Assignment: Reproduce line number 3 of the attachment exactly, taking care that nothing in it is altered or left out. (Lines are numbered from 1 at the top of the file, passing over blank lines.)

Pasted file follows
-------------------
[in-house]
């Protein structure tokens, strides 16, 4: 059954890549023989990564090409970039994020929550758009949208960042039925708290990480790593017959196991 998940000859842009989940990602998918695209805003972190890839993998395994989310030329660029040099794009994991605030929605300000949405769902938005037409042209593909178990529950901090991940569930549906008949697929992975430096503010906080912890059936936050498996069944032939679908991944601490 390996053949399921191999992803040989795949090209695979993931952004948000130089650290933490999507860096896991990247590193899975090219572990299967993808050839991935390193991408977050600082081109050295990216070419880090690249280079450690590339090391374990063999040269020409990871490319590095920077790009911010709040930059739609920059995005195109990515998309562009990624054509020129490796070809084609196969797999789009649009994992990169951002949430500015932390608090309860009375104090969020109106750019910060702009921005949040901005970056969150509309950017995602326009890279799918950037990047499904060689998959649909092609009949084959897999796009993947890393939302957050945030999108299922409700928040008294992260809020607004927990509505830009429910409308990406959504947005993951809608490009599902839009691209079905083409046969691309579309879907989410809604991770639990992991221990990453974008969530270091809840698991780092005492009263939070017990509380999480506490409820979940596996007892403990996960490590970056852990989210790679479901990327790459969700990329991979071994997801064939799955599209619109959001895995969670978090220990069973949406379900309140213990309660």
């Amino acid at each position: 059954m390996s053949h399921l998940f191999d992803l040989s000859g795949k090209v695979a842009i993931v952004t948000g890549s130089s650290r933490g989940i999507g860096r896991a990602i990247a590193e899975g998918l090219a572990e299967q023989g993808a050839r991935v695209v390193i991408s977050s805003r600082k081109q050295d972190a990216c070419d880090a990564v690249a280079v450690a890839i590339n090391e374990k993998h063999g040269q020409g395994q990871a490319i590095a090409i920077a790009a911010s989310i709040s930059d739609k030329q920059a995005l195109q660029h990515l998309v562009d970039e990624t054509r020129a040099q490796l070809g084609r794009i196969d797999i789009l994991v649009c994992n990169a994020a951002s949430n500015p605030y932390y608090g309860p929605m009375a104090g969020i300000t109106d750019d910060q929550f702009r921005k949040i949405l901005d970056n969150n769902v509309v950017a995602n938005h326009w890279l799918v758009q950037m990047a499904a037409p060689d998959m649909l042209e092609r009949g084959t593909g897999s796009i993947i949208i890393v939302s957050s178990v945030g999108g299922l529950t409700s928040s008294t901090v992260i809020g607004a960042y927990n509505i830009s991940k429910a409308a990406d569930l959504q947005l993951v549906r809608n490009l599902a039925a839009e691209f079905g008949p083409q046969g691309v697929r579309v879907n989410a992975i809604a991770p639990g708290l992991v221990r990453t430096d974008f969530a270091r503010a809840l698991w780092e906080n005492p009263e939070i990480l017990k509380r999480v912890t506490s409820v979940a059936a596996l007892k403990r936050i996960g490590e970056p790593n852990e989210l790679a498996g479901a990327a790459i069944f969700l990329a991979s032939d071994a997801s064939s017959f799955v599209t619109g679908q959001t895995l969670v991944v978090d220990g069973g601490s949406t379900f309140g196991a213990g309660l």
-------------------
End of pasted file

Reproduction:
């Amino acid at each position: 059954m390996s053949h399921l998940f191999d992803l040989s000859g795949k090209v695979a842009i993931v952004t948000g890549s130089s650290r933490g989940i999507g860096r896991a990602i990247a590193e899975g998918l090219a572990e299967q023989g993808a050839r991935v695209v390193i991408s977050s805003r600082k081109q050295d972190a990216c070419d880090a990564v690249a280079v450690a890839i590339n090391e374990k993998h063999g040269q020409g395994q990871a490319i590095a090409i920077a790009a911010s989310i709040s930059d739609k030329q920059a995005l195109q660029h990515l998309v562009d970039e990624t054509r020129a040099q490796l070809g084609r794009i196969d797999i789009l994991v649009c994992n990169a994020a951002s949430n500015p605030y932390y608090g309860p929605m009375a104090g969020i300000t109106d750019d910060q929550f702009r921005k949040i949405l901005d970056n969150n769902v509309v950017a995602n938005h326009w890279l799918v758009q950037m990047a499904a037409p060689d998959m649909l042209e092609r009949g084959t593909g897999s796009i993947i949208i890393v939302s957050s178990v945030g999108g299922l529950t409700s928040s008294t901090v992260i809020g607004a960042y927990n509505i830009s991940k429910a409308a990406d569930l959504q947005l993951v549906r809608n490009l599902a039925a839009e691209f079905g008949p083409q046969g691309v697929r579309v879907n989410a992975i809604a991770p639990g708290l992991v221990r990453t430096d974008f969530a270091r503010a809840l698991w780092e906080n005492p009263e939070i990480l017990k509380r999480v912890t506490s409820v979940a059936a596996l007892k403990r936050i996960g490590e970056p790593n852990e989210l790679a498996g479901a990327a790459i069944f969700l990329a991979s032939d071994a997801s064939s017959f799955v599209t619109g679908q959001t895995l969670v991944v978090d220990g069973g601490s949406t379900f309140g196991a213990g309660l």